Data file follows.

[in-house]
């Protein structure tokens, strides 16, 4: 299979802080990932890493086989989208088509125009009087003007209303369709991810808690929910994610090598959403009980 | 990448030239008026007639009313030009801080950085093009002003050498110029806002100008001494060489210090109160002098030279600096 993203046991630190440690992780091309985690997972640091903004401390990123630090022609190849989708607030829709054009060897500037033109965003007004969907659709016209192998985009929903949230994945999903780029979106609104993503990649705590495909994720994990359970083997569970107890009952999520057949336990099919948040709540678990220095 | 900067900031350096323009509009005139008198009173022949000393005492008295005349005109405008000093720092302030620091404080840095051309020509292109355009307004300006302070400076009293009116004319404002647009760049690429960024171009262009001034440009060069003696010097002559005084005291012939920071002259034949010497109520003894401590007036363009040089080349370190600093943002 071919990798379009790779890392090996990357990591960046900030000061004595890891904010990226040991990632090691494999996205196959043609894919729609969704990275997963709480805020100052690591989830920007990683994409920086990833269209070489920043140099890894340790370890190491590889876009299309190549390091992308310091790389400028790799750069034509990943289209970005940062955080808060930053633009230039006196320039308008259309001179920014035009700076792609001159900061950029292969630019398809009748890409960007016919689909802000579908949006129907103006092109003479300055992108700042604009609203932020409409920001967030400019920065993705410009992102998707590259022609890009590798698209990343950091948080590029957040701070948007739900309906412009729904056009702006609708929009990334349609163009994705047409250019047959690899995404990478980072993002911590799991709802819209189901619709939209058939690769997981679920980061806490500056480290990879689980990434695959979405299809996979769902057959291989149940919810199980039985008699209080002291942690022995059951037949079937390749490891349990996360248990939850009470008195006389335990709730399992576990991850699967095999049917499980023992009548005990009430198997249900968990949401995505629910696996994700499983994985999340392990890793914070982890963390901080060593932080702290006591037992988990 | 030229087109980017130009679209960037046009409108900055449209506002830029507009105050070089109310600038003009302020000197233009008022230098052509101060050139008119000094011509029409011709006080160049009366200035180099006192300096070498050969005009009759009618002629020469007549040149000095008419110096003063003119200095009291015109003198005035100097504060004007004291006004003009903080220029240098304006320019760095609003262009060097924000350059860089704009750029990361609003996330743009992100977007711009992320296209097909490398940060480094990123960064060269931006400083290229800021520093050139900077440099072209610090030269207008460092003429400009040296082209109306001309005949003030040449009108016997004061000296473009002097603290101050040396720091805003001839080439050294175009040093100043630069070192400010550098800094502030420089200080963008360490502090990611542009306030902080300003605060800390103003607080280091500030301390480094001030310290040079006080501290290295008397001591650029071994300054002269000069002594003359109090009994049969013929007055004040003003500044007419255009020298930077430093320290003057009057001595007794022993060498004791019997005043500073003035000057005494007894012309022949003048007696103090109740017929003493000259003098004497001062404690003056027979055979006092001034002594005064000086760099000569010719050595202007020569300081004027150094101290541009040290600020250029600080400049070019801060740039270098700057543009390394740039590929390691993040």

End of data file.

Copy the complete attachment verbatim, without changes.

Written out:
[in-house]
């Protein structure tokens, strides 16, 4: 299979802080990932890493086989989208088509125009009087003007209303369709991810808690929910994610090598959403009980 | 990448030239008026007639009313030009801080950085093009002003050498110029806002100008001494060489210090109160002098030279600096 993203046991630190440690992780091309985690997972640091903004401390990123630090022609190849989708607030829709054009060897500037033109965003007004969907659709016209192998985009929903949230994945999903780029979106609104993503990649705590495909994720994990359970083997569970107890009952999520057949336990099919948040709540678990220095 | 900067900031350096323009509009005139008198009173022949000393005492008295005349005109405008000093720092302030620091404080840095051309020509292109355009307004300006302070400076009293009116004319404002647009760049690429960024171009262009001034440009060069003696010097002559005084005291012939920071002259034949010497109520003894401590007036363009040089080349370190600093943002 071919990798379009790779890392090996990357990591960046900030000061004595890891904010990226040991990632090691494999996205196959043609894919729609969704990275997963709480805020100052690591989830920007990683994409920086990833269209070489920043140099890894340790370890190491590889876009299309190549390091992308310091790389400028790799750069034509990943289209970005940062955080808060930053633009230039006196320039308008259309001179920014035009700076792609001159900061950029292969630019398809009748890409960007016919689909802000579908949006129907103006092109003479300055992108700042604009609203932020409409920001967030400019920065993705410009992102998707590259022609890009590798698209990343950091948080590029957040701070948007739900309906412009729904056009702006609708929009990334349609163009994705047409250019047959690899995404990478980072993002911590799991709802819209189901619709939209058939690769997981679920980061806490500056480290990879689980990434695959979405299809996979769902057959291989149940919810199980039985008699209080002291942690022995059951037949079937390749490891349990996360248990939850009470008195006389335990709730399992576990991850699967095999049917499980023992009548005990009430198997249900968990949401995505629910696996994700499983994985999340392990890793914070982890963390901080060593932080702290006591037992988990 | 030229087109980017130009679209960037046009409108900055449209506002830029507009105050070089109310600038003009302020000197233009008022230098052509101060050139008119000094011509029409011709006080160049009366200035180099006192300096070498050969005009009759009618002629020469007549040149000095008419110096003063003119200095009291015109003198005035100097504060004007004291006004003009903080220029240098304006320019760095609003262009060097924000350059860089704009750029990361609003996330743009992100977007711009992320296209097909490398940060480094990123960064060269931006400083290229800021520093050139900077440099072209610090030269207008460092003429400009040296082209109306001309005949003030040449009108016997004061000296473009002097603290101050040396720091805003001839080439050294175009040093100043630069070192400010550098800094502030420089200080963008360490502090990611542009306030902080300003605060800390103003607080280091500030301390480094001030310290040079006080501290290295008397001591650029071994300054002269000069002594003359109090009994049969013929007055004040003003500044007419255009020298930077430093320290003057009057001595007794022993060498004791019997005043500073003035000057005494007894012309022949003048007696103090109740017929003493000259003098004497001062404690003056027979055979006092001034002594005064000086760099000569010719050595202007020569300081004027150094101290541009040290600020250029600080400049070019801060740039270098700057543009390394740039590929390691993040």